MORNING VIEW: Markets mixed with economies reopening a plus, while concerns over Trump’s policies are a headwind

Markets were mixed this morning, Tuesday June 2, with a slight upside bias overall; equities and metals were not showing any particular direction, with regional differences being seen too.

Asian-Pacific equities indices were stronger, as were pre-market major European equity index futures, while the pre-market US equity index futures were in negative territory and metals were mixed on a regional basis - generally higher in China and weaker on the London Metal Exchange.

  • Headwinds coming from US riots and the United States-China standoff that could jeopardize the global recovery.
  • People’s Bank of China to unveil 400 billion yuan ($56.1 billion) in loans to small business.

Base metals
Three-month base metals prices on the LME were either unchanged or lower this morning and as a complex were down by an average of 0.3% - led by a 0.8% decline in zinc, that was recently quoted at $2,007 per tonne. Copper was down by 0.5% at $5,457.50 per tonne, but this is after having set fresh rebound highs at $5,492.50 per tonne earlier this morning.

The most-traded base metals contracts on the Shanghai Futures Exchange were mainly firmer; the exception was July aluminium that was off by 0.8%, while the rest were up by an average of 0.6%, with July copper and nickel leading the way with gains of 0.7%, with the former trading at 44,550 yuan per tonne - little changed from a similar time on Monday.

Precious metals
Spot gold prices were slightly weaker this morning with prices down by 0.1% at $1,737.67 per oz, this compares with a price of $1,740 per oz at a similar time on Monday. The other precious metals were mixed with silver ($18.19 per oz) and platinum ($848.50 per oz) down by 0.6% and 0.1% respectively, while palladium ($1,977.90 per oz) was up by 0.6%.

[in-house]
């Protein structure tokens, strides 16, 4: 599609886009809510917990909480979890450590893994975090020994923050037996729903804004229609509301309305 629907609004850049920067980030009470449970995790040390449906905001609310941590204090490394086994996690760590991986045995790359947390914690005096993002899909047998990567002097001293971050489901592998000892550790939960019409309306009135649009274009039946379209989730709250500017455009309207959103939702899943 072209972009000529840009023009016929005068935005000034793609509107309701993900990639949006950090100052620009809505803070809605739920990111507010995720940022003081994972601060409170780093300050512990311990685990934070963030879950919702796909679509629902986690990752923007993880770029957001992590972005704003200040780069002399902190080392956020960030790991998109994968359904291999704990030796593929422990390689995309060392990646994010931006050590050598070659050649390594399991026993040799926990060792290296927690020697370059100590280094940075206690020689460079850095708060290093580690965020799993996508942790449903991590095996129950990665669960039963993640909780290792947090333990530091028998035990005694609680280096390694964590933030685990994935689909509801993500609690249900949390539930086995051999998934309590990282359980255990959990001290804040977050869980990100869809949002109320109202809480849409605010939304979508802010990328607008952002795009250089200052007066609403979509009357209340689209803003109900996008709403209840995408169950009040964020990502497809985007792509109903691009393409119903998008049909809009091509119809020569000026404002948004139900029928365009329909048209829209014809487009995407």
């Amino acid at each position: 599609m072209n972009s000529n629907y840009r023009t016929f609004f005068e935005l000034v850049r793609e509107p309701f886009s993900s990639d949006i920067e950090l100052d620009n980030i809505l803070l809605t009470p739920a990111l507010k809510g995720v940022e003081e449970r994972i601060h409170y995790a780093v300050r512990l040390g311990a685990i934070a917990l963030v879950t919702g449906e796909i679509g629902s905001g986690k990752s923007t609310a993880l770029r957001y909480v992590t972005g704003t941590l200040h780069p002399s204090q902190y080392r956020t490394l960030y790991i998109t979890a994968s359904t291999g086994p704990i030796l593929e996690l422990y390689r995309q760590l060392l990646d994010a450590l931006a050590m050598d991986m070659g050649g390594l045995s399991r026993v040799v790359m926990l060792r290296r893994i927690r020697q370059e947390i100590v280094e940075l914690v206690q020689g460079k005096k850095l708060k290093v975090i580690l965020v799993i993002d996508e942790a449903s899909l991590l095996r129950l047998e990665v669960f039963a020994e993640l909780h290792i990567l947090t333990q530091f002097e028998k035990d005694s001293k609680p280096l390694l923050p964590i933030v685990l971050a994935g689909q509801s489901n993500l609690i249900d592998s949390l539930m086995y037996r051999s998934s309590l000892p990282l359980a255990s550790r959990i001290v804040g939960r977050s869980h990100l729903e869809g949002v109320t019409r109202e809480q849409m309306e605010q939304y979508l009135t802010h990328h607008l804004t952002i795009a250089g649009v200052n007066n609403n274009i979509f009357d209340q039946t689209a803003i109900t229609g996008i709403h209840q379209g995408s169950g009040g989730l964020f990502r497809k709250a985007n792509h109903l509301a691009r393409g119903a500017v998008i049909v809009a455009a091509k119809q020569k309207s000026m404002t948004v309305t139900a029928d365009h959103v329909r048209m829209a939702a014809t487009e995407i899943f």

Wider markets
The yield on benchmark US 10-year treasuries remains rangebound and was recently quoted at 0.66%, this after being at 0.67% at a similar time on Monday - the range in recent weeks has been 0.61-0.74%.

Asian-Pacific equities were stronger this morning: the Nikkei (+1.44%), the ASX 200 (+0.57%), the Hang Seng (+0.75%), China’s CSI 300 (+0.29%) and the Kospi (+0.95%).

The US dollar index is weaker and was recently quoted at 97.81 - it started to break out of the bottom of its 98.54-100.87 range on May 28, a range it had held since early April. Social unrest in the US over the killing of George Floyd in the run-up to the US presidential election may be undermining the dollar while the US climate becomes more politically charged.

Given this dollar move, it is not surprising that the other major currencies we follow are firmer: the euro (1.1134), the Australian dollar (0.6801) and sterling (1.2501), although the yen (107.70) is flat.

The Chinese yuan (7.1177) has firmed, it was at 7.1367 at a similar time on Monday and has been strengthening since it hit a weak point of 7.1770 on May 27.

Key data
Tuesday’s economic data is mostly low key, the exceptions are the Spanish unemployment change and US total vehicle sales - see table below for more details.

Today’s key themes and views

The base metals have either been extending their rebounds or moving back toward the upper levels of their recent ranges in recent days, all of which suggests there is optimism that the reopening of economies will bring with it improved demand.

We are, however, concerned that while more economies are forced to relax Covid-19 restrictions for socio-economic reasons and are doing so while the spread of the virus is still escalating that this may end up causing more supply disruptions while the virus spreads further from cities to rural/mining areas.

This may be a medium-term problem that materializes in the weeks and months ahead, so may not get in the way of the rebounds continuing in the short term.

Gold prices are consolidating recent gains, but at $1,738 per oz prices are below the May 18 high of $1,765. Optimism for an economic rebound are a likely headwind for gold, but conversely the legacy of the huge debt that has been created to fight the impact of Covid-19 are likely to provide underlying support. The weaker dollar is also likely to provide near-term support.




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